A DROP in participation rates is an area of concern for the Hampden league as it navigates a changing football landscape.
Registration numbers have decreased since the last full season in 2019 with the COVID-19 break exacerbating issues which were "bubbling under the surface".
In 2019, 1905 footballers registered for the competition. They dropped to 1825 in 2021 when play resumed after a 12-month break only for the season to be cut short due to statewide lockdowns.
This season registrations sit at 1747.
It is being felt at club level with Port Fairy, which recorded a scoreless senior game on Saturday, three times forfeiting its reserves and Camperdown withdrawing its under 18.5 team - an age group which has lacked numbers throughout its junior journey.
AFL Western District region manager Jason Muldoon said an ongoing drop would reverberate across the competition.
"It's not a healthy drop. Is it unexpected? Probably not," he told The Standard.
"When you say 78 players (from 2021 to 2022), let's hypothetically say 20 per team, that's four teams, so across a 10-club competition that's significant.
"If we do that every year then that's an issue."
Hampden league president Shane Threlfall said participation - both players and volunteers - was the main concern.
He cited junior age groups as an area which could be reviewed.
"We have seen that in the Hampden league through forfeits and also the discrepancy in the score lines," he told The Standard.
"My belief is some of these issues were bubbling under the surface pre-COVID but COVID has certainly sped this up quite a bit and there's a lot of people - players and volunteers - who haven't returned to football and netball.
"I am hoping that plateaus a bit. I think this year most people are just going to be happy if we get a full season and a final series. Post-that I am hoping we see some numbers come back to the sport."
Threlfall, who has an education background, said COVID-19 had denied many children and teenagers rites of passage.
"I think there will be a natural movement back," he said.
"My theory - and I am talking juniors now - and during COVID young people had lots of things taken off them.
"They had school taken off them, they had sport taken off them, they had their social life taken off them and the only thing that wasn't taken away was technology.
"Getting them off the devices is the challenge and it's going to take a bit of promotion via leagues, via schools."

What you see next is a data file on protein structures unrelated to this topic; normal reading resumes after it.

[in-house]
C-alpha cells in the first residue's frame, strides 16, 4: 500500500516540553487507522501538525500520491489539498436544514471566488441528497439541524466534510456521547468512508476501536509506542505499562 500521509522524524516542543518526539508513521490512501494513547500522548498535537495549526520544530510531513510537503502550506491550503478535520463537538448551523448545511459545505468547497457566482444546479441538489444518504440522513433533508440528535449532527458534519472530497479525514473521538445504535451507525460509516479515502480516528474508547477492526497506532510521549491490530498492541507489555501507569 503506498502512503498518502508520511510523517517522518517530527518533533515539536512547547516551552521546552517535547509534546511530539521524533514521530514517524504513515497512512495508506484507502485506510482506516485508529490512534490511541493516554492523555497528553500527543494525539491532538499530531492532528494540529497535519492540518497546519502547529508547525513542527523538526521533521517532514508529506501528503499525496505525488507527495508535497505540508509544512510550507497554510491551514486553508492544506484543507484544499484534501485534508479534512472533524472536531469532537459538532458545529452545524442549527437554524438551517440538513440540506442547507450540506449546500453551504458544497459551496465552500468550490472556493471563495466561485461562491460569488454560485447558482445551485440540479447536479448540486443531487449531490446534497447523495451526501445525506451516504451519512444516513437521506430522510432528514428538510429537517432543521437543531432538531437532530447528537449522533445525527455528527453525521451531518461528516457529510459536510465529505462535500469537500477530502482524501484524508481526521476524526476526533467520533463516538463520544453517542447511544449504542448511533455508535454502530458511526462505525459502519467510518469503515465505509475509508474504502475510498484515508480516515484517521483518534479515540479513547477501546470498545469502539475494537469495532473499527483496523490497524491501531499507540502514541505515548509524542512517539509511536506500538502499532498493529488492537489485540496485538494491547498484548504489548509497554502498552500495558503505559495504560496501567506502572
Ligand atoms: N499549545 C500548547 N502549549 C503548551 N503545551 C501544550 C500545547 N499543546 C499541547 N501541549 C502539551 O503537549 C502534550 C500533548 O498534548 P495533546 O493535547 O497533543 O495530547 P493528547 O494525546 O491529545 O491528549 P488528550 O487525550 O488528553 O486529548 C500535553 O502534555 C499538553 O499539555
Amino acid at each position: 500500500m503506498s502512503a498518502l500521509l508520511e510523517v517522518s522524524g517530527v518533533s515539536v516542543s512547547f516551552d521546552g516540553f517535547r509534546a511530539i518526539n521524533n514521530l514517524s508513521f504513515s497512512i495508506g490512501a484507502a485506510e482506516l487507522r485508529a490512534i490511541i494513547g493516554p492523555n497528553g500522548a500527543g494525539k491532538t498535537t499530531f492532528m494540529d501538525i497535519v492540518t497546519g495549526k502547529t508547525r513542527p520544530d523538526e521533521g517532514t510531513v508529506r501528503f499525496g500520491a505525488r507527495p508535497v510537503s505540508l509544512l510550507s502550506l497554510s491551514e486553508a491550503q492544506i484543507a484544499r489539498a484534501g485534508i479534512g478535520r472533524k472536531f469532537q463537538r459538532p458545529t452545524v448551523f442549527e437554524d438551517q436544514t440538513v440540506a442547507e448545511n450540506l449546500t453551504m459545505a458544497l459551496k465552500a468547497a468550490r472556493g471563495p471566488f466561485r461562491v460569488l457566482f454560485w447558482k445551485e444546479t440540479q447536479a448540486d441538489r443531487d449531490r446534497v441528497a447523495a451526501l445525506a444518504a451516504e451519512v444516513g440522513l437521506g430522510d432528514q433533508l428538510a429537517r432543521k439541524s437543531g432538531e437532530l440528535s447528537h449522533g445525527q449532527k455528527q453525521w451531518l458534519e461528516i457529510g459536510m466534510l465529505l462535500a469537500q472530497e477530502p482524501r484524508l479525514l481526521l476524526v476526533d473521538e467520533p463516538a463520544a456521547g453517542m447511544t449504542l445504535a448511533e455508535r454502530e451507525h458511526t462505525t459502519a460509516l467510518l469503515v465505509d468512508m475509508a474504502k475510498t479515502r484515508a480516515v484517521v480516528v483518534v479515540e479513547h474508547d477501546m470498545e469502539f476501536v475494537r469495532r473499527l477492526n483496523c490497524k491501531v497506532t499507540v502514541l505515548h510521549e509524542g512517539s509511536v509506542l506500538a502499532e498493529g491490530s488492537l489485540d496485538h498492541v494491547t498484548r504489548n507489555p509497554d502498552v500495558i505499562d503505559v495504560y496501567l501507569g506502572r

The Hampden league runs under 18.5 football on a Saturday and under 16s and under 14s on Sundays.
Threlfall said age groups were a discussion point - as they had been in past seasons.
"This is my opinion, but if you can drive to the footy, you probably don't need to be playing juniors," he said.
"But the issue with that is, once they start driving, they fill a car up with mates and parents aren't taking them to the footy.
"Once the parents aren't there you're losing potential goal umpires, canteen helpers, a range of volunteers."
Threlfall said the AFL Western District discussion group, which will meet again on Monday, was giving the Hampden, Warrnambool and District, Mininera and District and South West District leagues a chance to "throw lots of ideas around".
"Everything is out on the table. We'll start filtering through what can be done short-term and what a road-map for long-term," he said.
"It's not a decision-making group, that will be up to the clubs.
"The clubs in the Hampden league have been fantastic with communicating with one another and supporting one another."
Threlfall said clubs were being "proactive and addressing the issues" but no decisions had been made.
"All clubs have to look seriously at where they want to be in three, five and 10 years' time," he said.
"Then they can start mapping out a road-map of where they want to be in that period of time.
"The clubs have to make some decisions around that."
Terang Mortlake and Kolora-Noorat, which play in different competitions, have openly started talks about a potential merger.
Threlfall, who has coached in the Hampden and Warrnambool and District leagues, encouraged those invested in their clubs to "look at the bigger picture".
"I understand how passionate people are about their clubs and that's fantastic, we need passionate people involved at football clubs," he said.
"But I also urge those passionate people to start looking at the bigger picture and it's football in our region in general."
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